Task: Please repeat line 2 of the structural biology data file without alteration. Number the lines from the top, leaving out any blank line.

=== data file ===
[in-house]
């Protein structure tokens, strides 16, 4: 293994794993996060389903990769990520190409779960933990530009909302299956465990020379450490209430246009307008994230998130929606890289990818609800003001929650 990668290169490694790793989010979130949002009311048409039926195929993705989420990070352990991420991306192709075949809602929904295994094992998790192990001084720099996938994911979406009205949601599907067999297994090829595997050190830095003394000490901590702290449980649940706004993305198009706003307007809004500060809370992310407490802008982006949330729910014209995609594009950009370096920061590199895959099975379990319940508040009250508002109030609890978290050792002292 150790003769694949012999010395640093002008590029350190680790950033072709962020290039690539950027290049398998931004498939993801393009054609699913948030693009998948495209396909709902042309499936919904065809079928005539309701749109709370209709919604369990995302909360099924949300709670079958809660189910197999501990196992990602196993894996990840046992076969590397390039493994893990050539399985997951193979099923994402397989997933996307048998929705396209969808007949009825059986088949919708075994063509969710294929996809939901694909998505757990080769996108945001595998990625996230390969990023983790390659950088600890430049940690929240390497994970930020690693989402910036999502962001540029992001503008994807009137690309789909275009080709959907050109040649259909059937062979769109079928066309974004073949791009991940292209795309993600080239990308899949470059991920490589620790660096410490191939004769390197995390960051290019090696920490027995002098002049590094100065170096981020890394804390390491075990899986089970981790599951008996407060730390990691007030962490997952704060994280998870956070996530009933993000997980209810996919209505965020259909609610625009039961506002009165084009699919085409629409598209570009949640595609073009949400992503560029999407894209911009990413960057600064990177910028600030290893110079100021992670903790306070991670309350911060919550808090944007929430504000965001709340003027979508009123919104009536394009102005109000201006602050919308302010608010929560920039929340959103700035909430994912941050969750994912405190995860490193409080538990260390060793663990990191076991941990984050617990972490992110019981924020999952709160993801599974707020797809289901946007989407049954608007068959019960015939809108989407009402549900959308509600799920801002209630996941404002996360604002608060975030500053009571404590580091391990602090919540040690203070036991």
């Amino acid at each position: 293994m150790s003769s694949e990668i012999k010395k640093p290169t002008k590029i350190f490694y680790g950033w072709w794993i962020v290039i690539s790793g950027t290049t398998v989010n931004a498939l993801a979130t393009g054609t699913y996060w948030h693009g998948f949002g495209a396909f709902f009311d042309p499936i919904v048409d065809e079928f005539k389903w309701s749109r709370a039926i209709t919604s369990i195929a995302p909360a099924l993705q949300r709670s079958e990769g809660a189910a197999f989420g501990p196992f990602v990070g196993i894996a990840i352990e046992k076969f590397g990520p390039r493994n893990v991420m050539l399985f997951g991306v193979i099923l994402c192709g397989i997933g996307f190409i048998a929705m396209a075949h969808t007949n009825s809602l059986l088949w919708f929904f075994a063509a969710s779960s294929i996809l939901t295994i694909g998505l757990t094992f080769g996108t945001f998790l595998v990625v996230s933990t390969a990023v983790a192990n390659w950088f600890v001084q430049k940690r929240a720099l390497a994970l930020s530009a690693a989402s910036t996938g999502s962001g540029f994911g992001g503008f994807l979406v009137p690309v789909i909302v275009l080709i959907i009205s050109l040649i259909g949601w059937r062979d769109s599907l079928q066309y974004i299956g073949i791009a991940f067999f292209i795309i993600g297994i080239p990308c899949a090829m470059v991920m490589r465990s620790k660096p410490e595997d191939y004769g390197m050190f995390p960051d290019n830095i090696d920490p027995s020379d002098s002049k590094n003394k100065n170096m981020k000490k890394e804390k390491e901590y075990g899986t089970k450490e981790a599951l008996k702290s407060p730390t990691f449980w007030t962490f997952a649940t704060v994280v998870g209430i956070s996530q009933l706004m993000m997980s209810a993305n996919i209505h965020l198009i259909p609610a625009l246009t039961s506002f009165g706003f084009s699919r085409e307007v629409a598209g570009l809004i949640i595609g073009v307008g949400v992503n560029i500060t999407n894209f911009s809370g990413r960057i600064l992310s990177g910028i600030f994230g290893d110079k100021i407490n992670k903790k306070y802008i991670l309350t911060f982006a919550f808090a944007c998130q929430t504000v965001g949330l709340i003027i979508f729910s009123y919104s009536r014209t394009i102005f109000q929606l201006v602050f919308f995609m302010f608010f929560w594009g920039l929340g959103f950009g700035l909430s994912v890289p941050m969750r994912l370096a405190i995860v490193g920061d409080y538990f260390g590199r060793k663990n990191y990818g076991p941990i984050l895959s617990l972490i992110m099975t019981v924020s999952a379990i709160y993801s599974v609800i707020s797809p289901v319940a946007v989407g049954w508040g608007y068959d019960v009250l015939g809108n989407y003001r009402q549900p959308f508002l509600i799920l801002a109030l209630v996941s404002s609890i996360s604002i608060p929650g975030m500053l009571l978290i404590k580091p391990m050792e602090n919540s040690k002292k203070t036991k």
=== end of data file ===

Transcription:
């Protein structure tokens, strides 16, 4: 293994794993996060389903990769990520190409779960933990530009909302299956465990020379450490209430246009307008994230998130929606890289990818609800003001929650 990668290169490694790793989010979130949002009311048409039926195929993705989420990070352990991420991306192709075949809602929904295994094992998790192990001084720099996938994911979406009205949601599907067999297994090829595997050190830095003394000490901590702290449980649940706004993305198009706003307007809004500060809370992310407490802008982006949330729910014209995609594009950009370096920061590199895959099975379990319940508040009250508002109030609890978290050792002292 150790003769694949012999010395640093002008590029350190680790950033072709962020290039690539950027290049398998931004498939993801393009054609699913948030693009998948495209396909709902042309499936919904065809079928005539309701749109709370209709919604369990995302909360099924949300709670079958809660189910197999501990196992990602196993894996990840046992076969590397390039493994893990050539399985997951193979099923994402397989997933996307048998929705396209969808007949009825059986088949919708075994063509969710294929996809939901694909998505757990080769996108945001595998990625996230390969990023983790390659950088600890430049940690929240390497994970930020690693989402910036999502962001540029992001503008994807009137690309789909275009080709959907050109040649259909059937062979769109079928066309974004073949791009991940292209795309993600080239990308899949470059991920490589620790660096410490191939004769390197995390960051290019090696920490027995002098002049590094100065170096981020890394804390390491075990899986089970981790599951008996407060730390990691007030962490997952704060994280998870956070996530009933993000997980209810996919209505965020259909609610625009039961506002009165084009699919085409629409598209570009949640595609073009949400992503560029999407894209911009990413960057600064990177910028600030290893110079100021992670903790306070991670309350911060919550808090944007929430504000965001709340003027979508009123919104009536394009102005109000201006602050919308302010608010929560920039929340959103700035909430994912941050969750994912405190995860490193409080538990260390060793663990990191076991941990984050617990972490992110019981924020999952709160993801599974707020797809289901946007989407049954608007068959019960015939809108989407009402549900959308509600799920801002209630996941404002996360604002608060975030500053009571404590580091391990602090919540040690203070036991």